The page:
A Survivor Story: It Takes a Village

By HEAL Staff Writer Jessica Martinez

“My story with The Nest begins in a dark place that I never thought I’d ever find myself,” wrote Laura (name and some details have been changed to protect the survivor’s privacy).  “My whole life I’ve prided myself on being successful in all areas of my life.  I had built my life up to a place where I had a great career and traveled a lot.  I had a husband I had loved for 25 years and two beautiful children.”

Pictured is The Nest, Lincoln County’s first and only domestic violence shelter located at 26374 US Highway 70 East, in Ruidoso Downs.

Survivor stories are all unique – some begin in poor conditions, while others, like Laura, are living in what seems like the American Dream.  Domestic violence does not discriminate.  Regardless of race, age, ethnicity, sexual orientation, or economic status, anyone can be a victim of domestic violence, it occurs right here in our own neighborhoods. 

After a rough time, some substance abuse, and a domestic violence situation, Laura was left without a safe place to live.  “I called a treatment center in Albuquerque and was accepted on the phone screening, but was told I would have to wait for a bed to become available,” she explained.  “I had no place to go and was facing having to sleep in my car until I could go to treatment.”

“I continued to pray I would find my way through this, and had the idea to search on my phone again for resources that might be available in our community,” said Laura.  “One of the first listings I saw was ‘The Nest’ with the word ‘HEAL’ next to it.  It stood right out to me; I thought all I want to do is HEAL myself and my life.”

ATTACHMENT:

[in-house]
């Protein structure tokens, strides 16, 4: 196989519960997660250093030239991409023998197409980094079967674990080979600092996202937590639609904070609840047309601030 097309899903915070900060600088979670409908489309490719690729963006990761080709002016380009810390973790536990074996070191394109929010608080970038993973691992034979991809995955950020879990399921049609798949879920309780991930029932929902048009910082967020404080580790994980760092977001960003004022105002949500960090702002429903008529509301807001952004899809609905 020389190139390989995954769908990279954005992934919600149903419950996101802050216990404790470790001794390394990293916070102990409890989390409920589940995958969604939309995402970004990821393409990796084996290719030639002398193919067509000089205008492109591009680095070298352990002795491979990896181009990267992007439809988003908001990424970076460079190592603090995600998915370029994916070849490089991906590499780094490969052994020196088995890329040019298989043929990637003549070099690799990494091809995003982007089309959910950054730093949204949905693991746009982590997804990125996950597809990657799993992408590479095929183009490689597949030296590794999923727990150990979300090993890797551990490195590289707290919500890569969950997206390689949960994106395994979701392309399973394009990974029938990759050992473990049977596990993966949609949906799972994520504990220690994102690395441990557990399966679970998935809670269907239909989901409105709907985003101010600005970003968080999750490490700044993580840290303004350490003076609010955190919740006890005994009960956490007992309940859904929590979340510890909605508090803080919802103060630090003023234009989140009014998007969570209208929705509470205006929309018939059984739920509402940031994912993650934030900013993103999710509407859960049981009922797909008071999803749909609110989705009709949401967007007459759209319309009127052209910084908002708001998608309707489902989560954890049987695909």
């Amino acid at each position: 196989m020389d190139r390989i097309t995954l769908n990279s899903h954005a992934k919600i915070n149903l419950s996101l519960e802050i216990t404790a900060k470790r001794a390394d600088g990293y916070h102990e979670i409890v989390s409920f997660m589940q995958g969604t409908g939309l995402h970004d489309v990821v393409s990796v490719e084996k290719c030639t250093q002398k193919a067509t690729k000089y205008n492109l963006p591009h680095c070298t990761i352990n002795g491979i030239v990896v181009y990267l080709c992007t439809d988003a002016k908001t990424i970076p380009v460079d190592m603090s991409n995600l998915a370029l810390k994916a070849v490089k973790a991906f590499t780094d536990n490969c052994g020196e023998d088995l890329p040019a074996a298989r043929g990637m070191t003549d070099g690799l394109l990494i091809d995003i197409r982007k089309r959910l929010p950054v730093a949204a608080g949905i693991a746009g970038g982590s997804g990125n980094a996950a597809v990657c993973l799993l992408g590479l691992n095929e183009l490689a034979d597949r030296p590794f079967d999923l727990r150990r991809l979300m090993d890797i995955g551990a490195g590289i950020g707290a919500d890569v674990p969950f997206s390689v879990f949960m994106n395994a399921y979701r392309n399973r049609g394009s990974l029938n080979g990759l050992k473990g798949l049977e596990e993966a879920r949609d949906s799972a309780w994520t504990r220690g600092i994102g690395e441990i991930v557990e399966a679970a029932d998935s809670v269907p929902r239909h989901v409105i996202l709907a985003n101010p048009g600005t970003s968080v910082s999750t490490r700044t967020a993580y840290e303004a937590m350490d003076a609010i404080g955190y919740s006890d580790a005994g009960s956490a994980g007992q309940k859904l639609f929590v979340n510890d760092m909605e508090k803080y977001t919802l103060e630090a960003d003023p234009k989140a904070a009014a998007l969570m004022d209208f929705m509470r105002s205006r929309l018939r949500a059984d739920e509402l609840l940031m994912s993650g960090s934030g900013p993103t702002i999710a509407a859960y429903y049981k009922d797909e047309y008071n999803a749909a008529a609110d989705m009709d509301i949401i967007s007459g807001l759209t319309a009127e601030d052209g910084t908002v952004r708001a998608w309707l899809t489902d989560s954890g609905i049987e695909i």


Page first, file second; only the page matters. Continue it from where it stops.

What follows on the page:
The Nest is Lincoln County’s first and only domestic violence shelter run by the umbrella organization Help End Abuse for Life, Inc.

“The advocates at The Nest were immediately accepting, nonjudgmental, and very caring.  I felt like I could breathe again,” Laura recalled.  “Each day at The Nest continued to build my confidence, happiness, and well-being.  I developed an Empowerment Plan with the advocates and was determined to conquer it through consistency and small steps.”

Laura completed her program at The Nest and was able to move out into her own place.  She wants to use her experience to help others going through addiction and domestic violence situations and plans to seek a masters and doctorate degree.  

“Without the support of this community, The Nest would simply not be possible,” said Operations Director Susanne Francis.  “From food contributions to monetary donations to volunteering of time and talents, we are humbled again and again by the way local businesses and individuals alike give to our program.” 

The Nest gratefully accepts donations at the shelter during regular business hours of 8:00 AM to 5:00 PM Monday through Friday at 26374 US Highway 70 East, in Ruidoso Downs.  You can also donate monetarily through their website at http://helpendabuseforlife.org/donate/.  HEAL also runs Sweet Charity, a resale boutique whose donations and proceeds directly benefit the women and children residents of The Nest.  Donations are accepted at Sweet Charity during their business hours of 10:00 AM to 5:00 PM Tuesday through Saturday.

“The Nest gave me not just my life back, but a new dream for my life.  Today I have a toolbox full of armor in life skills.  I am a new and upgraded version of myself,” said Laura, domestic violence survivor.  “I am full of hope, determination, and awe every day because of what The Nest did for me.”

If you or someone you know is in an abusive relationship, contact The Nest’s 24/7 toll-free hotline at (866) 378-6378 to speak to a trained advocate.

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HEAL & The Nest Domestic Violence Shelter | Toll-Free Hotline (866) 378-6378 | Free language services are available at HEAL & The Nest" in English, Spanish, Apache and Navajo. Los empleados de The Nest ofrecen asistencia en lenguaje gratuita. Taa'jike' nizaad The Nest nidáálnishigíí ye ninkaa' adolwoh be'haz'ah.